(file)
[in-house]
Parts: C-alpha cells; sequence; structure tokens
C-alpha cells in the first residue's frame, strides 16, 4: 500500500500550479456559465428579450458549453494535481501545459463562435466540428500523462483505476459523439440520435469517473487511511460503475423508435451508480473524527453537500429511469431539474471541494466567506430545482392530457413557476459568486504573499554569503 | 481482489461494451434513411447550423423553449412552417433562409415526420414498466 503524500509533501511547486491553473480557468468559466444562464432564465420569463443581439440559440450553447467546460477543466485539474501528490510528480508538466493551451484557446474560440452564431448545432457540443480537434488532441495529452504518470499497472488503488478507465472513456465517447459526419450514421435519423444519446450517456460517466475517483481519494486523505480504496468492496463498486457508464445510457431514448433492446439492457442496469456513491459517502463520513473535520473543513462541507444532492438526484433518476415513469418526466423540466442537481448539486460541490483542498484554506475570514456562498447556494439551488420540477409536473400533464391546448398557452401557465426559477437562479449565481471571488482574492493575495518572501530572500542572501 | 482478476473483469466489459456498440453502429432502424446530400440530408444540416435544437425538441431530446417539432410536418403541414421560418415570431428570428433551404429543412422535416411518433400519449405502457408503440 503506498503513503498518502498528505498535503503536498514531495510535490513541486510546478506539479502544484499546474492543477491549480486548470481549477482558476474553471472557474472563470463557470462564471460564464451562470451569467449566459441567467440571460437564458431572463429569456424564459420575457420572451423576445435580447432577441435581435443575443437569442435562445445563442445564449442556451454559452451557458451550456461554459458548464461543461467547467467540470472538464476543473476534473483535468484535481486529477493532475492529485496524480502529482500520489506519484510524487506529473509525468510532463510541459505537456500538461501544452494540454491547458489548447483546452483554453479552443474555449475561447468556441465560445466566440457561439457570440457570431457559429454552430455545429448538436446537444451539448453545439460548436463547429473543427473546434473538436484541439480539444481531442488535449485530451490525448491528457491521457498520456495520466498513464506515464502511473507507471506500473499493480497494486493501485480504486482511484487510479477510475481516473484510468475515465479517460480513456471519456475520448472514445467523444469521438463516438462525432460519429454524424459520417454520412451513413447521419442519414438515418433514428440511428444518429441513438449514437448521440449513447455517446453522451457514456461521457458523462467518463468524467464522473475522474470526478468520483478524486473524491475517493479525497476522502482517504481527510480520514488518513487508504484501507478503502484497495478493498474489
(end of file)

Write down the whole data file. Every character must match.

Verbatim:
[in-house]
Parts: C-alpha cells; sequence; structure tokens
C-alpha cells in the first residue's frame, strides 16, 4: 500500500500550479456559465428579450458549453494535481501545459463562435466540428500523462483505476459523439440520435469517473487511511460503475423508435451508480473524527453537500429511469431539474471541494466567506430545482392530457413557476459568486504573499554569503 | 481482489461494451434513411447550423423553449412552417433562409415526420414498466 503524500509533501511547486491553473480557468468559466444562464432564465420569463443581439440559440450553447467546460477543466485539474501528490510528480508538466493551451484557446474560440452564431448545432457540443480537434488532441495529452504518470499497472488503488478507465472513456465517447459526419450514421435519423444519446450517456460517466475517483481519494486523505480504496468492496463498486457508464445510457431514448433492446439492457442496469456513491459517502463520513473535520473543513462541507444532492438526484433518476415513469418526466423540466442537481448539486460541490483542498484554506475570514456562498447556494439551488420540477409536473400533464391546448398557452401557465426559477437562479449565481471571488482574492493575495518572501530572500542572501 | 482478476473483469466489459456498440453502429432502424446530400440530408444540416435544437425538441431530446417539432410536418403541414421560418415570431428570428433551404429543412422535416411518433400519449405502457408503440 503506498503513503498518502498528505498535503503536498514531495510535490513541486510546478506539479502544484499546474492543477491549480486548470481549477482558476474553471472557474472563470463557470462564471460564464451562470451569467449566459441567467440571460437564458431572463429569456424564459420575457420572451423576445435580447432577441435581435443575443437569442435562445445563442445564449442556451454559452451557458451550456461554459458548464461543461467547467467540470472538464476543473476534473483535468484535481486529477493532475492529485496524480502529482500520489506519484510524487506529473509525468510532463510541459505537456500538461501544452494540454491547458489548447483546452483554453479552443474555449475561447468556441465560445466566440457561439457570440457570431457559429454552430455545429448538436446537444451539448453545439460548436463547429473543427473546434473538436484541439480539444481531442488535449485530451490525448491528457491521457498520456495520466498513464506515464502511473507507471506500473499493480497494486493501485480504486482511484487510479477510475481516473484510468475515465479517460480513456471519456475520448472514445467523444469521438463516438462525432460519429454524424459520417454520412451513413447521419442519414438515418433514428440511428444518429441513438449514437448521440449513447455517446453522451457514456461521457458523462467518463468524467464522473475522474470526478468520483478524486473524491475517493479525497476522502482517504481527510480520514488518513487508504484501507478503502484497495478493498474489